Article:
“Right now I don’t feel that pressure. I am focused on the fight. My mind is set on victory. I work really hard for all my fights. And this crossroads thing is not something I have in my mind. If it happens, I will have to accept it, but right now it’s not in my mind.”
Cruz’s better stoppage percentage seems to be a concern for Sosa, but only up to a point.
“I think he’s a big puncher, he’s a guy with 12 knockouts, and he’s a tough fighter. I feel that at my level and at the place I am at right now every fighter is tough. It is not something I am too worried about,” said Sosa, who claims he hardly ever studies his opponents too much.
“It may sound crazy but I don’t watch my opponent’s fights too much. I always leave that to my trainers, I train according to their instructions. One or two days before the fights I put the puzzle together and try to put it all in perspective watching the videos.”
With this being his second fight in a boxing hotbed like Stockton, Sosa expects the few fans he made in the first one to turn up and make him feel the love this time around too.
“This is the second fight I will have there. I had my US debut in December there. It is great to have a following already, and have a lot of people screaming “Samurai, Samurai!” It is great. Having my second fight in Stockton is gratifying and it makes me really happy to think that there will be a lot of people waiting there for me, anxious to see me fight. Once again I have to give my best and get them hooked on me again.
“If I win here, I will be in a position to jump not just one more step ahead, but two in a single leap. I am really focused. I think I can have another fight before the year is over, and for next year I would be taking fights at this level again. I am a fighter on the rise, and I continue challenging myself. The company brings fighters who are tougher and tougher with every fight, just as it should be. And I will be ready to take on those guys so that in one or two years, God willing, I would be ready for a title shot of some kind.”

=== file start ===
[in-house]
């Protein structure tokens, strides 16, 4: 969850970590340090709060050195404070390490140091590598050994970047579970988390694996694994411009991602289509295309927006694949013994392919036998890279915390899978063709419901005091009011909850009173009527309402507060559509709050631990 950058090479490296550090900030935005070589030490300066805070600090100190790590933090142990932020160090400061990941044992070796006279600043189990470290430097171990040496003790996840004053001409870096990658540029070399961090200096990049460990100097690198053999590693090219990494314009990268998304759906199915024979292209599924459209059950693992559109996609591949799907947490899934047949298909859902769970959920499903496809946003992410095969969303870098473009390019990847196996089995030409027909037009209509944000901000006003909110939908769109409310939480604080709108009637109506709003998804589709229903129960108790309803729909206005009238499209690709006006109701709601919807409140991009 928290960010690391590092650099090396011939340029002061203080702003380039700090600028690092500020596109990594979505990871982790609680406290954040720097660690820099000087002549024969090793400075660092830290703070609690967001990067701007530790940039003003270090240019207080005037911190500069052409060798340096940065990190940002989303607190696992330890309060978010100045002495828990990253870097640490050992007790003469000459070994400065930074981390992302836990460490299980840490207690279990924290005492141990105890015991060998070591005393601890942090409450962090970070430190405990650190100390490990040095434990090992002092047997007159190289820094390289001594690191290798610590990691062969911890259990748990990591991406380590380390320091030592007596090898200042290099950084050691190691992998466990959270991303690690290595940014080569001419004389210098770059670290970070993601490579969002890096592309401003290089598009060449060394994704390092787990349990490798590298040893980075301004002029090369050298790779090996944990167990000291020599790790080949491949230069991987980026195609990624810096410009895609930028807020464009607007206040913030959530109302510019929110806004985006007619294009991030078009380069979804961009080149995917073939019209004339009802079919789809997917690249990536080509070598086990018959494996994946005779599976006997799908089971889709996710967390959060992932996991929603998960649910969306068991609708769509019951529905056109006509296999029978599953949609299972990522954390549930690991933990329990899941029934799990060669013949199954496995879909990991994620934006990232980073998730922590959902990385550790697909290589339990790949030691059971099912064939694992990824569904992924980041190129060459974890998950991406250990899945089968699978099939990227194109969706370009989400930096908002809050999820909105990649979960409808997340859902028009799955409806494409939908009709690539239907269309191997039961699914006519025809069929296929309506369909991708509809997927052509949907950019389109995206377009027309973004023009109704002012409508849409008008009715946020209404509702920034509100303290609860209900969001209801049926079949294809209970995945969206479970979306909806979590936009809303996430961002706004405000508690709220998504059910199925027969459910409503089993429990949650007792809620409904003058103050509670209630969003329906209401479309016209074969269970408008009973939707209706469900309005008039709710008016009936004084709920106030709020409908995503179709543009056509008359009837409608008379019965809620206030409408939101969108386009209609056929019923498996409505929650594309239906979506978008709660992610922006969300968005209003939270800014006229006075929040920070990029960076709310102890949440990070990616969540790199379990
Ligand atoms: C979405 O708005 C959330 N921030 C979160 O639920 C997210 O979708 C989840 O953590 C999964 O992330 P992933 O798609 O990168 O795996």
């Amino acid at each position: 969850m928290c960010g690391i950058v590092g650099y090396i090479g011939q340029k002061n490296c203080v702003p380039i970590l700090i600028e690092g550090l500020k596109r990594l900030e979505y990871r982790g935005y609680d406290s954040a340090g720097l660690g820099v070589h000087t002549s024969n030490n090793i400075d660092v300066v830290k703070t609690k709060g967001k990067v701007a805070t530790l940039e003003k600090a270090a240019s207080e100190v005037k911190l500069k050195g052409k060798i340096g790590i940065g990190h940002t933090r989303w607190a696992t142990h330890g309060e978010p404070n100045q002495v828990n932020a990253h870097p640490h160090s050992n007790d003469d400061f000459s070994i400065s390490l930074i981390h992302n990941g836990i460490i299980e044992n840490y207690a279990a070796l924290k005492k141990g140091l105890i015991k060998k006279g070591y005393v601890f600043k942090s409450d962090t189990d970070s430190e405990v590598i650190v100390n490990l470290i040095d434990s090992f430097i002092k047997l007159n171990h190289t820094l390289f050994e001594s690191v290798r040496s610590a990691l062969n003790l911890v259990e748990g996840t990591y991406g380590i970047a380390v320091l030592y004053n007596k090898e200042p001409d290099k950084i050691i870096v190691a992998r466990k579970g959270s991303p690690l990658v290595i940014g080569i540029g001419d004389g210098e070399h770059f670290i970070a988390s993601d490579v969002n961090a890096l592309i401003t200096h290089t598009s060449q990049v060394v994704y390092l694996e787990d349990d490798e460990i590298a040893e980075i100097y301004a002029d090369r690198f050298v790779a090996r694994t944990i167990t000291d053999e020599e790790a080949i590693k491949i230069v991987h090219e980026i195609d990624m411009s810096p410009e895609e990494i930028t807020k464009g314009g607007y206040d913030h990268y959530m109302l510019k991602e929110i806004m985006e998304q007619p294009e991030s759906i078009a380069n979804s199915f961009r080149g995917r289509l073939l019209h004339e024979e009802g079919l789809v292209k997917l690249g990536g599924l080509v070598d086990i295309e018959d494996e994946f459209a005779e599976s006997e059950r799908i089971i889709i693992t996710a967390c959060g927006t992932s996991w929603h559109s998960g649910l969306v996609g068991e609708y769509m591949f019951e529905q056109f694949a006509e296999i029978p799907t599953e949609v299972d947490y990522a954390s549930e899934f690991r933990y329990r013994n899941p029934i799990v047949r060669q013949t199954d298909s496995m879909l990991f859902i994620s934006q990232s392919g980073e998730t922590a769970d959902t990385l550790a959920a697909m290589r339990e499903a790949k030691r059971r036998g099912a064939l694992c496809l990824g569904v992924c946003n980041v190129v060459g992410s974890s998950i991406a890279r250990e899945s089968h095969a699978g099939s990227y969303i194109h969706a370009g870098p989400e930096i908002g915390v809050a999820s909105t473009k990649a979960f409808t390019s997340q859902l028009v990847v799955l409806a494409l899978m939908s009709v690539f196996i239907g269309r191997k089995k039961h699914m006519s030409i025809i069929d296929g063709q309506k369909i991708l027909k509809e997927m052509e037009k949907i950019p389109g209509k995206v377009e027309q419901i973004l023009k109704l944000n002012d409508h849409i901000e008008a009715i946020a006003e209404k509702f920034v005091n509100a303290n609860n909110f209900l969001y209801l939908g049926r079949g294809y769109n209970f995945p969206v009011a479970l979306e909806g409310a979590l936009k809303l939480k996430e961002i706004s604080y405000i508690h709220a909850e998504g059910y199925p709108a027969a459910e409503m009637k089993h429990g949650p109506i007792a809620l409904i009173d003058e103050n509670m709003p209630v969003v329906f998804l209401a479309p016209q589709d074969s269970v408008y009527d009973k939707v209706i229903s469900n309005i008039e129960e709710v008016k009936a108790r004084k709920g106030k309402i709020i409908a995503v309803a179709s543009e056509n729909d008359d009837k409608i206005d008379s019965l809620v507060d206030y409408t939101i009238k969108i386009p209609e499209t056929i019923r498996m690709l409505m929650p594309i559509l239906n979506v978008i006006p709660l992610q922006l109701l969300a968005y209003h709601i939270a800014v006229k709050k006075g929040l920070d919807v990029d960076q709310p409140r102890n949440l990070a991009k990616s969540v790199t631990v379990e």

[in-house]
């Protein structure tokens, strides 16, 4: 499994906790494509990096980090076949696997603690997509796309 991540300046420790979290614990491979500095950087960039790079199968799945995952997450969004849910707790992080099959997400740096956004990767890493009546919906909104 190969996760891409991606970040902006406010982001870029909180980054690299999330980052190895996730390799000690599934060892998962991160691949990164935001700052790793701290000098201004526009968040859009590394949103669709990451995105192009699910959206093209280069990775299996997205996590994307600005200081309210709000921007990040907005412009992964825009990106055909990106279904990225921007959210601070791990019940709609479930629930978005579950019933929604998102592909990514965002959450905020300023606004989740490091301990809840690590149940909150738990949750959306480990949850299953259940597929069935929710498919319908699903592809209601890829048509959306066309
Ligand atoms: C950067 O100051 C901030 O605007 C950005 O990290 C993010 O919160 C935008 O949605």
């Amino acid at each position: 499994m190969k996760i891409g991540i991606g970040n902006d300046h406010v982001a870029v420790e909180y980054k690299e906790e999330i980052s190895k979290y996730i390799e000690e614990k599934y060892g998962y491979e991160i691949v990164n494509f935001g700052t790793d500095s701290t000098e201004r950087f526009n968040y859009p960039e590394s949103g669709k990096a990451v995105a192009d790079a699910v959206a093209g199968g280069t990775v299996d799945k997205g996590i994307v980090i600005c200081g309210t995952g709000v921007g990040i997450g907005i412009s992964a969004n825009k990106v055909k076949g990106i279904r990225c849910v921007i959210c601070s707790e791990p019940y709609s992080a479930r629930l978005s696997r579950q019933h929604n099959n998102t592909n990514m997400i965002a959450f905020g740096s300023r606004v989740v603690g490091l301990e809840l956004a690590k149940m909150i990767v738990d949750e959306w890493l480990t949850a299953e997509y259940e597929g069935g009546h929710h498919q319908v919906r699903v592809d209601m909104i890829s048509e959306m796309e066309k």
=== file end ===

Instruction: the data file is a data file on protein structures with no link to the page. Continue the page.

How ‘bout making it easier by trying to cash in an old favor from one of his paesanos by asking Alvarez to place him in one of his undercards?
Sosa claims he prefers to earn his money the hard way.
“I have a good thing going with Canelo, and we’re doing great without asking for anything,” said the 25-year-old. “I just let God and fate do their part and let me get to where I deserve to be without asking anything of anyone, and I believe that if it ever happens it will be because they offer it to me. I am not even good to talk to sponsors! It would have to happen only if God puts it in my path.”
The fight will headline a full card of action that will be streamed live in English on FightHype and in Spanish via TV Boxeo.
Diego M. Morilla writes for The Ring since 2013. He also wrote for HBO.com, ESPN.com and many other magazines, websites, newspapers and other outlets since 1993. He is a full member of the Boxing Writers Association of America and an elector for the International Boxing Hall of Fame. He has won two first-place awards in the BWAA’s annual writing contest, and he is the moderator of The Ring’s Women’s Ratings Panel. He served as copy editor for the second era of The Ring en Español (2018-2020) and is currently a writer and editor for RingTV.com. Follow him on Twitter @MorillaBoxing